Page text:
Dugway Proving Ground is where America buckles on its armor against Saddam Hussein's most nightmarish weapons.
The 800,000-acre western Utah base could prove to be one of the most crucial military installations in a war with Iraq — even if it never sends soldiers overseas, directs aircraft operations or ships any ammunition.
Dugway is one of America's premier testing centers for developing protection against chemical and biological attack. The huge base, stretching to within 80 miles west-southwest of Salt Lake City, can perform analysis on everything from material making up soldiers' protective clothing to decontamination solutions to new types of chemical detectors.
It does not test any material or measures for offensive operations, base officials have stressed repeatedly.
Asked about activities during a possible war, spokeswoman Deanna Terry replied, "Dugway Proving Ground will continue our mission of chemical/biological defensive testing. That testing may surge to include short suspense, high consequence tests required to support potential threat to our troops in southwest Asia." The military refers to the Mideast as southwest Asia.
Dugway makes sure defense gear can survive nuclear, biological and chemical attacks and provides support for international weapons conventions, notes a group called GlobalSecurity.org.
Testing of chemical agents, pathogens and toxins is conducted in sealed chambers, the group adds in information posted on the Internet at http://www.globalsecurity.org/wmd/facility/dugway.htm. The Reginald Kendall Combined Chemical Test Facility "is a state-of-the-art, 48,000-square-foot chemical laboratory," adds GlobalSecurity, which is headquartered in Alexandria, Va.
Most of the country's defenses against chemical and biological arms were developed or tested at Dugway. Just over two weeks after the Sept. 11, 2001, attack on the World Trade Center and the Pentagon, around 100 soldiers from Fort Carson, Colo., arrived to give Dugway additional security.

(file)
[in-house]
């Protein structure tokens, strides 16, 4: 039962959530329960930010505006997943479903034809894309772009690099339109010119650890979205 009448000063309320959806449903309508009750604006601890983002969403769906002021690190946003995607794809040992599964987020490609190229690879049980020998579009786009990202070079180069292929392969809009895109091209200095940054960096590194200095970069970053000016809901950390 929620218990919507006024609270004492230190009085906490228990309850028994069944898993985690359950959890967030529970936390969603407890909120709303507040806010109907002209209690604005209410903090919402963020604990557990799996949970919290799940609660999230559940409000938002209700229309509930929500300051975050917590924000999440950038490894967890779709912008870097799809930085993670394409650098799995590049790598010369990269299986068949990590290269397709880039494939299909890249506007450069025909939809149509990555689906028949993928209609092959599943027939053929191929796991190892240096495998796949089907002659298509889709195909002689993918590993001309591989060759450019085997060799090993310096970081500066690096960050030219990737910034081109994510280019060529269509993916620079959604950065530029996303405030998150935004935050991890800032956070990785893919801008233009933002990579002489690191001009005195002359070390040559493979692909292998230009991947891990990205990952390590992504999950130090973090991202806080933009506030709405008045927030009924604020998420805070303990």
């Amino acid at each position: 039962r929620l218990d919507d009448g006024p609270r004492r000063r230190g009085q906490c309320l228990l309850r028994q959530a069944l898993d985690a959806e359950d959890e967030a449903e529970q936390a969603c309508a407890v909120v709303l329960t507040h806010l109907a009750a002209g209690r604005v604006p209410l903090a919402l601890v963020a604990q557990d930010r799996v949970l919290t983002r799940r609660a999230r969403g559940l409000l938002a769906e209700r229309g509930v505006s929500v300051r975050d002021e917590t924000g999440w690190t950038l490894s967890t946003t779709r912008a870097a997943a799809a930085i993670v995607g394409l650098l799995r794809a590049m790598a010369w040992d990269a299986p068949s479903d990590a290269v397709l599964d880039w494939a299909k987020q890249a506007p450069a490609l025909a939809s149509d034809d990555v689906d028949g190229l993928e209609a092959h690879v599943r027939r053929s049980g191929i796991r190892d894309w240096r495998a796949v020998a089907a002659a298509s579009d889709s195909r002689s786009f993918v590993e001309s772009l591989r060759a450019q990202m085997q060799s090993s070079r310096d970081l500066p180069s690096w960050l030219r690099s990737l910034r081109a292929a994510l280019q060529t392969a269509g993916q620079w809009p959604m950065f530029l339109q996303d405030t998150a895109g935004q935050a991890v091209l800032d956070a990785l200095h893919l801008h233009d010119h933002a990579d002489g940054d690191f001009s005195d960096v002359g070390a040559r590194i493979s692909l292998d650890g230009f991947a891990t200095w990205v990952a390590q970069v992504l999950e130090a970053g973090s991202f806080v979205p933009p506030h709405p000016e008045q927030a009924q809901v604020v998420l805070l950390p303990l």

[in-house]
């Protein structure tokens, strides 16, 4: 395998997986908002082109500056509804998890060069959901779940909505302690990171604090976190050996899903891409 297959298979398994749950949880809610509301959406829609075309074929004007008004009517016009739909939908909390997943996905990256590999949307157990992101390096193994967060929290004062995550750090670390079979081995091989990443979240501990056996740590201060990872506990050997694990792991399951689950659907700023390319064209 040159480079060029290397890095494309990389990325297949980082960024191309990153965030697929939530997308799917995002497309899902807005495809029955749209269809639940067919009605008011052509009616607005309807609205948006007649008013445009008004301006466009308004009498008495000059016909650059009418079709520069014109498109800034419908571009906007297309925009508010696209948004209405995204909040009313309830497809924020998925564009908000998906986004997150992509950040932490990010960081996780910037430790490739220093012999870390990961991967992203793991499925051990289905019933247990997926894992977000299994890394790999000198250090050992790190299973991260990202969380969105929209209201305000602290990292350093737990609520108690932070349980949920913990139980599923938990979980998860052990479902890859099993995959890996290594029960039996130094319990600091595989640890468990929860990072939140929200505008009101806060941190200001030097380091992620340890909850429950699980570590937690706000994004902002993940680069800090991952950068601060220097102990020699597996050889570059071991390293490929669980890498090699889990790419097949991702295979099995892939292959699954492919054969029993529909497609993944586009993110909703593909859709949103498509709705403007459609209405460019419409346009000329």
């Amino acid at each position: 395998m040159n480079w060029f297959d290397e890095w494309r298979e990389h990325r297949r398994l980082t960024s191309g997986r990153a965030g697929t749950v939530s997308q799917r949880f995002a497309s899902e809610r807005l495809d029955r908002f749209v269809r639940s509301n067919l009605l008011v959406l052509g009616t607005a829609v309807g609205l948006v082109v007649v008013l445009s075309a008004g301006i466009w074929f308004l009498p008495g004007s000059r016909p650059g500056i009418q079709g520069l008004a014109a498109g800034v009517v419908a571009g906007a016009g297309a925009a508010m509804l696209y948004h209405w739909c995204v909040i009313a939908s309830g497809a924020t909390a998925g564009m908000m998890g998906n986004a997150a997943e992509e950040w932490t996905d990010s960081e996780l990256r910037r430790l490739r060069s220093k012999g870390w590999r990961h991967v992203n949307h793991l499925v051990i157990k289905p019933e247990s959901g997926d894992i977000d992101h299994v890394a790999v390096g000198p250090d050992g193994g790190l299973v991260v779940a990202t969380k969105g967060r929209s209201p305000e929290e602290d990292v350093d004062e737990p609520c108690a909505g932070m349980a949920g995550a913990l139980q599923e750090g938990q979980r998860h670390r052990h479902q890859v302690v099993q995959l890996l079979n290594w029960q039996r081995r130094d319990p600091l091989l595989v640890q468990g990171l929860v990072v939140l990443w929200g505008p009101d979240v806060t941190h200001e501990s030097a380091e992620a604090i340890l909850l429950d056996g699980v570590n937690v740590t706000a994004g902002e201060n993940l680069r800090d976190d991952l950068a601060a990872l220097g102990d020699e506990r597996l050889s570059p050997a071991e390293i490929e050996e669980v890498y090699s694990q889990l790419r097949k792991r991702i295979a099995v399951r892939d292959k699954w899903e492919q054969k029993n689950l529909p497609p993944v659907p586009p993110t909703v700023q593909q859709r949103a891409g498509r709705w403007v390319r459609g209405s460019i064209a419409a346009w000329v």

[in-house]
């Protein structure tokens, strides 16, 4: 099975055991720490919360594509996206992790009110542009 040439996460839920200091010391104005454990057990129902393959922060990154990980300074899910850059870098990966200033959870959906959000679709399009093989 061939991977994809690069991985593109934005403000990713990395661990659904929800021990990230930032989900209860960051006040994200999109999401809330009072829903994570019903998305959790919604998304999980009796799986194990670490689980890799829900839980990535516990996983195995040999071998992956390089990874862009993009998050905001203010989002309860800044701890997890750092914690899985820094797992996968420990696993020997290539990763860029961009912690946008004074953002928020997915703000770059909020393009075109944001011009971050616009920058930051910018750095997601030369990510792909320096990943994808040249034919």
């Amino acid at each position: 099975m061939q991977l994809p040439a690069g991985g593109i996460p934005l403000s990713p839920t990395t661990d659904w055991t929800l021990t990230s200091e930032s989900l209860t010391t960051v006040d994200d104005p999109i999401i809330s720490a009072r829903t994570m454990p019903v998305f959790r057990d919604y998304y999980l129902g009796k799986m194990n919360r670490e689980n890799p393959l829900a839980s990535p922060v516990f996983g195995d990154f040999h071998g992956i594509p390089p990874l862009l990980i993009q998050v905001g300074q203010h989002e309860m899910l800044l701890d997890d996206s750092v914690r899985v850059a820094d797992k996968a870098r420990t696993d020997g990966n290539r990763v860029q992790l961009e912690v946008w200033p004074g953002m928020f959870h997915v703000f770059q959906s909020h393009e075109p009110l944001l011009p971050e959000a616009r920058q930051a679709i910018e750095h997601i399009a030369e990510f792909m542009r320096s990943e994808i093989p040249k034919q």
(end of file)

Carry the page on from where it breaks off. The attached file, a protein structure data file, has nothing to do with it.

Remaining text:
The Combined Chemical Test Facility, amounting to 35,000 square feet, is certified to work with toxic and hazardous material. Altogether, 40 laboratories perform tests, with 60 chemical fume hoods so that toxic agents can be handled safely.
The Material Test Facility, which is connected to a decontamination furnace, is so large that it can accommodate cars, aircraft and helicopters to test defenses against toxic agents.
Several years ago, Dugway helped test a new system to detect bacteria, developed by Utah State University in Logan. USU researchers used a simulant and found that the equipment worked well.
Since 1969, says a Dugway environmental impact statement, all outdoor tests used biological and chemical simulants instead of live agent.
Training is carried out at Dugway. One proposal under study would step up counterterrorism training from what is termed a "minimal activity" today to a substantial component, "covering all aspects of response to terrorism incidents involving suspected chemical and biological material."
The draft statement indicates that each year, Dugway hosts 11 biological tests; 30 chemical defense tests; two conventional munitions tests; 10 tests with obscurant, smoke and illuminating materials; and 15 ground training events.
The base's job would be expanded under proposals being studied, including beefing up counterterrorism work.